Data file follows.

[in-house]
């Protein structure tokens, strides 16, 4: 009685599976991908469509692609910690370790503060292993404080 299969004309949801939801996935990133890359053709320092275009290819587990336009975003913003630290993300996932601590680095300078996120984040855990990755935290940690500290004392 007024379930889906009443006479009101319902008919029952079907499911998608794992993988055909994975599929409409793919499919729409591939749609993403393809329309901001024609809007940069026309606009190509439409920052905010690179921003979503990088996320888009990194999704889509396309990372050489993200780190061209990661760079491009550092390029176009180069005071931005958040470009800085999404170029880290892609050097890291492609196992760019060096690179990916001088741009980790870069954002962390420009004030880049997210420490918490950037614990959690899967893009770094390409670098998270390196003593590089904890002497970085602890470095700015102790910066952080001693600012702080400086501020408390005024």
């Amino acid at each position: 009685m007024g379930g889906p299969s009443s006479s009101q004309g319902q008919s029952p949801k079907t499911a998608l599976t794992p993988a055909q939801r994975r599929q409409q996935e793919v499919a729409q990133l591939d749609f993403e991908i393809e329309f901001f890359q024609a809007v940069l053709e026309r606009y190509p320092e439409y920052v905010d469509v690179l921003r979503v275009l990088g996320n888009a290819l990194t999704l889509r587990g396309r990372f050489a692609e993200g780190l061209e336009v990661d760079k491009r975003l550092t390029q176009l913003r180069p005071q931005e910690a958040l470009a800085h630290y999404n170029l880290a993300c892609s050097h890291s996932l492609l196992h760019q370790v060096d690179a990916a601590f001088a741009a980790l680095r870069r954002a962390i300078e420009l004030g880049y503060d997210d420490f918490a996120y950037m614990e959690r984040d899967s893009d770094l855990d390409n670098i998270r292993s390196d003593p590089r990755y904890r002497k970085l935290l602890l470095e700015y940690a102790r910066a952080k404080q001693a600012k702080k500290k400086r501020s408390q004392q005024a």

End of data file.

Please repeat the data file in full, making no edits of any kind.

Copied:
[in-house]
């Protein structure tokens, strides 16, 4: 009685599976991908469509692609910690370790503060292993404080 299969004309949801939801996935990133890359053709320092275009290819587990336009975003913003630290993300996932601590680095300078996120984040855990990755935290940690500290004392 007024379930889906009443006479009101319902008919029952079907499911998608794992993988055909994975599929409409793919499919729409591939749609993403393809329309901001024609809007940069026309606009190509439409920052905010690179921003979503990088996320888009990194999704889509396309990372050489993200780190061209990661760079491009550092390029176009180069005071931005958040470009800085999404170029880290892609050097890291492609196992760019060096690179990916001088741009980790870069954002962390420009004030880049997210420490918490950037614990959690899967893009770094390409670098998270390196003593590089904890002497970085602890470095700015102790910066952080001693600012702080400086501020408390005024």
């Amino acid at each position: 009685m007024g379930g889906p299969s009443s006479s009101q004309g319902q008919s029952p949801k079907t499911a998608l599976t794992p993988a055909q939801r994975r599929q409409q996935e793919v499919a729409q990133l591939d749609f993403e991908i393809e329309f901001f890359q024609a809007v940069l053709e026309r606009y190509p320092e439409y920052v905010d469509v690179l921003r979503v275009l990088g996320n888009a290819l990194t999704l889509r587990g396309r990372f050489a692609e993200g780190l061209e336009v990661d760079k491009r975003l550092t390029q176009l913003r180069p005071q931005e910690a958040l470009a800085h630290y999404n170029l880290a993300c892609s050097h890291s996932l492609l196992h760019q370790v060096d690179a990916a601590f001088a741009a980790l680095r870069r954002a962390i300078e420009l004030g880049y503060d997210d420490f918490a996120y950037m614990e959690r984040d899967s893009d770094l855990d390409n670098i998270r292993s390196d003593p590089r990755y904890r002497k970085l935290l602890l470095e700015y940690a102790r910066a952080k404080q001693a600012k702080k500290k400086r501020s408390q004392q005024a």